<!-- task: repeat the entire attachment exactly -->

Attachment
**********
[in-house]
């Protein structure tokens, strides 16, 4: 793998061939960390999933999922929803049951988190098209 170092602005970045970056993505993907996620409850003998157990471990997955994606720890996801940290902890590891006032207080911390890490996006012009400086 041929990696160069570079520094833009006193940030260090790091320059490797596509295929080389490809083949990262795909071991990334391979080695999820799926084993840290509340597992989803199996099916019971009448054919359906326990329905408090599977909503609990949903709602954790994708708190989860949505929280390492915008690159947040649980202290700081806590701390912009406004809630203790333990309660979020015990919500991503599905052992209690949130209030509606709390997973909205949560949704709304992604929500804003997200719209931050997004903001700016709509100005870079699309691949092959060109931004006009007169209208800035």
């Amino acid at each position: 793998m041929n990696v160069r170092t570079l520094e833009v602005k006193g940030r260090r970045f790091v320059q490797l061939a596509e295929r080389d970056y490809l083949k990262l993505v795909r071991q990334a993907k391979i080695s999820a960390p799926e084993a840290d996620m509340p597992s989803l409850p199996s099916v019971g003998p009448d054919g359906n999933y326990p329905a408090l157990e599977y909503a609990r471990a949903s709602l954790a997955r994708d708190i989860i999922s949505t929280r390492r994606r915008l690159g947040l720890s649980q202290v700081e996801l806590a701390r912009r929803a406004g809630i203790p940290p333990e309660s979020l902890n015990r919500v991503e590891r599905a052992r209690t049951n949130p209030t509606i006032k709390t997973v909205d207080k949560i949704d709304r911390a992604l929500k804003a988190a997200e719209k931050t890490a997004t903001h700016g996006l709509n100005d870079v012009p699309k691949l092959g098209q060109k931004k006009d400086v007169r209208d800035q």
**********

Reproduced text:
[in-house]
């Protein structure tokens, strides 16, 4: 793998061939960390999933999922929803049951988190098209 170092602005970045970056993505993907996620409850003998157990471990997955994606720890996801940290902890590891006032207080911390890490996006012009400086 041929990696160069570079520094833009006193940030260090790091320059490797596509295929080389490809083949990262795909071991990334391979080695999820799926084993840290509340597992989803199996099916019971009448054919359906326990329905408090599977909503609990949903709602954790994708708190989860949505929280390492915008690159947040649980202290700081806590701390912009406004809630203790333990309660979020015990919500991503599905052992209690949130209030509606709390997973909205949560949704709304992604929500804003997200719209931050997004903001700016709509100005870079699309691949092959060109931004006009007169209208800035």
């Amino acid at each position: 793998m041929n990696v160069r170092t570079l520094e833009v602005k006193g940030r260090r970045f790091v320059q490797l061939a596509e295929r080389d970056y490809l083949k990262l993505v795909r071991q990334a993907k391979i080695s999820a960390p799926e084993a840290d996620m509340p597992s989803l409850p199996s099916v019971g003998p009448d054919g359906n999933y326990p329905a408090l157990e599977y909503a609990r471990a949903s709602l954790a997955r994708d708190i989860i999922s949505t929280r390492r994606r915008l690159g947040l720890s649980q202290v700081e996801l806590a701390r912009r929803a406004g809630i203790p940290p333990e309660s979020l902890n015990r919500v991503e590891r599905a052992r209690t049951n949130p209030t509606i006032k709390t997973v909205d207080k949560i949704d709304r911390a992604l929500k804003a988190a997200e719209k931050t890490a997004t903001h700016g996006l709509n100005d870079v012009p699309k691949l092959g098209q060109k931004k006009d400086v007169r209208d800035q």